One might think it was Marcia Ball’s staunch reputation raising roofs and tearing down walls that prompted the last minute venue change for her concert Saturday from downtown Valparaiso’s historic Memorial Opera House to the Porter County Expo Center, but in truth the move was due to ongoing construction work.
Regardless of where this saucy and sassy Southern sister plays, her infectious brand of boogie-woogie piano pounding is sure to rattle rafters once she and her stellar band light the burners on their robust musical stew, well-seasoned with elements of R&B, Creole, Cajun, Zydeco, and swamp rock and Texas blues.
Hailing from Vinton, La. - just across the Sabine River and the Texas border - Ball comes from a long line of instrumentalists. Her grandmother was a pianist, her father was a composer, and her aunt was a pianist. “My family was my first and certainly my strongest musical influence, but then I started hearing the local Cajun sounds and the soul music being played on the local radio stations,” recalled Ball, who became baptized in the swamp water sounds of Gulf Coast greats like Professor Longhair, Fats Domino, Clifton Chenier and Dr. John, and then became blues-infused after discovering such piano icons as Pinetop Perkins and Roosevelt Sykes.
“We were young and going to San Francisco with flowers in our hair like everybody else,” said Ball on how she came to settle in the Southwest music capitol of Austin, Texas over four decades ago. “We stopped in Austin for a while and just never left. It was the most creative and liberal city in Texas and it’s been a great place to live and to make music.”
Ball likens good music to good food in that it needs to be “flavorful.” In describing her live performances, Ball aspires to give her audiences “happy feet” and hopes they have as much “fun” as she and the band do while on stage.
On the subject of “happy feet,” Ball’s habit of sitting almost side-saddle at the piano while kicking her foot in time to the music has become a trademark. She said that well-known performance trait began when she opted to dress more feminine on stage.
“That began way back when I first started wearing dresses to gigs, when I started dressing up for shows instead of wearing jeans and cowboy boots,” she said.. “My legs just didn’t fit right under the piano, so I had to turn sideways a bit. The leg kicking is just a way to be active and release some energy. It’s a way to have some motion on stage. I’m pretty much tied to the piano when I’m up there, so I can’t walk the stage and move around like guitar players do. It’s also a good way for the band to keep an eye on me and to know if they’re playing the tempo I’m comfortable playing on any given song.”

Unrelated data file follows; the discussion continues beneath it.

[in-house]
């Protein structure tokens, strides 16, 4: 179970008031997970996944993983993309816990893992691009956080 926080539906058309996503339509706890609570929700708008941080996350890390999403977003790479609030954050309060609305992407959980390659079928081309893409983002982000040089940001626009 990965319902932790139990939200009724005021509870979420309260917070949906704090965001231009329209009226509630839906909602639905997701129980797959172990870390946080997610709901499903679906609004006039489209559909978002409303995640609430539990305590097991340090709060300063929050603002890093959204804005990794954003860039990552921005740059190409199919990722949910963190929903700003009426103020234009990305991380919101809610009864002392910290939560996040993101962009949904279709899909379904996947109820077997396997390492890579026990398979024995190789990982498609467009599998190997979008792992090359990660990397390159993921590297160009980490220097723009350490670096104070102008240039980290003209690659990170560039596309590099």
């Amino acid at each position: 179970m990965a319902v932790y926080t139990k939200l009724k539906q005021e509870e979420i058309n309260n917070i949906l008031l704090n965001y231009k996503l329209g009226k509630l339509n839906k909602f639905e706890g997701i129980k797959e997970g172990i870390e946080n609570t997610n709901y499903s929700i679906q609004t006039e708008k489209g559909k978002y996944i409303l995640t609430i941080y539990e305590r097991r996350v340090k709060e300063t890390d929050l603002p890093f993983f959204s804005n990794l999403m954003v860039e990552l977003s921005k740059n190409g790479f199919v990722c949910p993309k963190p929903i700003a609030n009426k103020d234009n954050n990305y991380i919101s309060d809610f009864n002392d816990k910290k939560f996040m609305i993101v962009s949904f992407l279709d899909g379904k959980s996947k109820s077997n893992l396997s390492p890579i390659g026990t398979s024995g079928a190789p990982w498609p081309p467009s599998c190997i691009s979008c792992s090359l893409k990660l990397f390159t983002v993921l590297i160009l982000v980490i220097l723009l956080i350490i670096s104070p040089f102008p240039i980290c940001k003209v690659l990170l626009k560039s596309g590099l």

Ball currently averages about 150-160 live concert dates during any given year and loves working today as much or more than ever. “I really enjoy playing and I have a wonderful, wonderful band,” she said.
“We’re a 5-piece with me on piano, my sax player Thad Scott, bassist Don Bennett, drummer Damien Llanes, and guitarist Michael Schermer,” continued Ball, who has amassed a plethora of accolades and awards over the years along with 14 albums. Her first nine were released by Rounder Records. The balance of them came via Chicago’s Alligator label, with the last four – “Roadside Attractions (2011), “Peace, Love & BBQ” (2008), “Live! Down The Road” (2005), and “So Many Rivers” (2003) – each receiving a Grammy nomination. Ball is currently writing material for her next as-yet-untitled Alligator release.
“We start off and warm up with a few songs pretty heavily weighted towards the ‘Roadside Attractions’ album, but after that we take the pulse of the audience and pick and choose from there. We’ll dig pretty far back (in my catalog) if that seems to be the way to go,” said Ball of not working off a predetermined “set list” for her live shows.
Ball said she often honors requests called out from the audience. “Most of my audience has grown with me over the years, so I want to give them the best show I can and play the songs they want,” she said. “I hope everyone comes out Saturday because we’ll warm them up a bit from the winter cold.”